Customer service is an HR issue, part 2
How HR can help improve customer satisfaction
Dec 10, 2013
By Brian Kreissl
I’m picking up where I left off with my post two weeks ago about how customer service is an HR issue in many ways. While I was able to tell my little personal anecdote, I didn’t have quite enough space to explore the issue fully with respect to what HR can do to improve customer service in organizations.
Something that strikes me as interesting, but a little disturbing, is how customer service is almost made out to be something new and faddish in business. It’s as if it’s some kind of newfangled concept many organizations are just starting to explore.
That surprises me because everyone has customers — even if those customers are internal — and satisfying them is the basic reason for the existence of people’s jobs. That includes everyone, including doctors, lawyers, civil servants, police officers — even HR professionals.
Good customer service starts with HR
That’s important to remember because if HR is tasked with helping to improve customer service in an organization, it’s vitally important to start with the HR function itself. If HR isn’t seen as being customer-centric, how can HR practitioners preach to managers and employees within the organization about the level of customer service they provide?
Ultimately, even staff functions like HR that generally deal with internal customers can help the organization run smoother and ultimately impact the way other people in the organization serve external customers. Of course, HR is also in a unique position to impact the culture of the organization and help drive organizational change.
I remember a friend of mine telling me once how whenever he called HR to ask them a question they would return his call at lunchtime. According to him, it was done deliberately so they could leave a message knowing he was away from his desk and they wouldn’t have to engage in a conversation with him. That doesn’t sound like great customer service, does it?
It’s also important to understand the HR department shouldn’t be seen as bureaucratic and inflexible — criticisms that are often levelled against HR from outside the function. While it is important to have comprehensive HR policies and procedures, in dealing with human beings we shouldn’t hide behind our policies.
Sometimes treating people fairly means we have to treat them a little differently. The one-size-fits-all approach to dealing with people isn’t going to cut it in this day and age.
And even though HR is a staff function that normally deals with internal customers, from an employer branding perspective it’s important to remember that recruiters deal with external people as well. Organizations would do well to consider job candidates as customers by treating them with dignity and respect and keeping them in the loop, remembering that candidates may also be customers in the future. After all, a poor candidate experience can result in lost sales and negative publicity for the organization.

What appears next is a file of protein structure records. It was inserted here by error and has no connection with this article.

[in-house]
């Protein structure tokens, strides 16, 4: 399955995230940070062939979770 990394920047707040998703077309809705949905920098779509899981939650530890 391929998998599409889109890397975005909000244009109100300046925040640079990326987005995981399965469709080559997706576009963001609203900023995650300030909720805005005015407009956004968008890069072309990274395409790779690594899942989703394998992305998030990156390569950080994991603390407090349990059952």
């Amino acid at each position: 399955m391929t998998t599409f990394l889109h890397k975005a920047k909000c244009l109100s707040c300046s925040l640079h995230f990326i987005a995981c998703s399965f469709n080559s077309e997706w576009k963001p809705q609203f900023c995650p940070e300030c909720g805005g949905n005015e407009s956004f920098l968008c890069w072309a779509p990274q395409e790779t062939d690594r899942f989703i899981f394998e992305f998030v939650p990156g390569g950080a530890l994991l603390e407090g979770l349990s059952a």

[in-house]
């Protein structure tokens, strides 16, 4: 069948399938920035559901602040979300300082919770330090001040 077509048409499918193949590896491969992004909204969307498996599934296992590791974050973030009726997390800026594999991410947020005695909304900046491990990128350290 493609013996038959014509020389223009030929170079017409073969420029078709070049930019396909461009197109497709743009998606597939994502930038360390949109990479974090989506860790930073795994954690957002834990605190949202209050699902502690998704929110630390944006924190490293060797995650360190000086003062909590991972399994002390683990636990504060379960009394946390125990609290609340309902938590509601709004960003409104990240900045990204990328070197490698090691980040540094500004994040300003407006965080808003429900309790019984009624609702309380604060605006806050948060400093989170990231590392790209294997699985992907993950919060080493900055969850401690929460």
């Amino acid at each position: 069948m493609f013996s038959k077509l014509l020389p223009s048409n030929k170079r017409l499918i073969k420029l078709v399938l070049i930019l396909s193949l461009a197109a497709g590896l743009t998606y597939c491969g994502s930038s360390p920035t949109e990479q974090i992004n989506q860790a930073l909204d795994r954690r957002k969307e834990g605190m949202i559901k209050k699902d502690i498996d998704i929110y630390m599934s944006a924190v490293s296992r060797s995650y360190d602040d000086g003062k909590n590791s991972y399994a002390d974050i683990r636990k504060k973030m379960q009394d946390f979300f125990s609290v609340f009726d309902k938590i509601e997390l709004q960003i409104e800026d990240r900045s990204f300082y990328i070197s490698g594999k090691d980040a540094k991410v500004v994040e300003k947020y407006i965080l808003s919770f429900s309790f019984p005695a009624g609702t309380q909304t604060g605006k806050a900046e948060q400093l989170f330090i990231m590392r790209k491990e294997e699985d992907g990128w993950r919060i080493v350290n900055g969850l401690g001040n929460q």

Speaking of recruitment, HR can help improve customer service by shortlisting candidates with a demonstrated commitment to customer service excellence. Part of that is creating appropriate behavioural interview questions around customer service.
Improving customer service throughout the organization
But what else can HR do to improve customer service throughout the organization?
A number of things spring to mind, starting with the inclusion of customer service orientation in the organization’s competency framework. Competencies have all kinds of implications for recruitment, training and development, succession planning, performance management and other types of HR programs.
Having a core competency based on customer service sends a very clear message to employees that the organization treats customer service – both internally and externally – as a strategic priority. Such a competency can then be used to help drive cultural and organizational change.
HR is also tasked with training and development in most organizations. Rolling out training programs on effective customer service is a great way to help improve customer service.
Like any training program, however, it isn’t going to be effective unless employees have an opportunity to practice what they learned on the job. That’s where executive and line managers come in because without their buy-in and co-operation, there’s little point in HR trying to improve customer service by working in a silo.
A commitment to customer service has to come from the very top – or at least from senior leaders of major customer-facing departments or functions. HR can’t do it alone.
Brian Kreissl is the managing editor of Consult Carswell. He can be reached at firstname.lastname@example.org. For more information on Carswell's HR products visit www.carswell.com.
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Brian Kreissl is the product development manager for Thomson Reuters Legal Canada's human resources, OH&S, payroll and records retention products and solutions.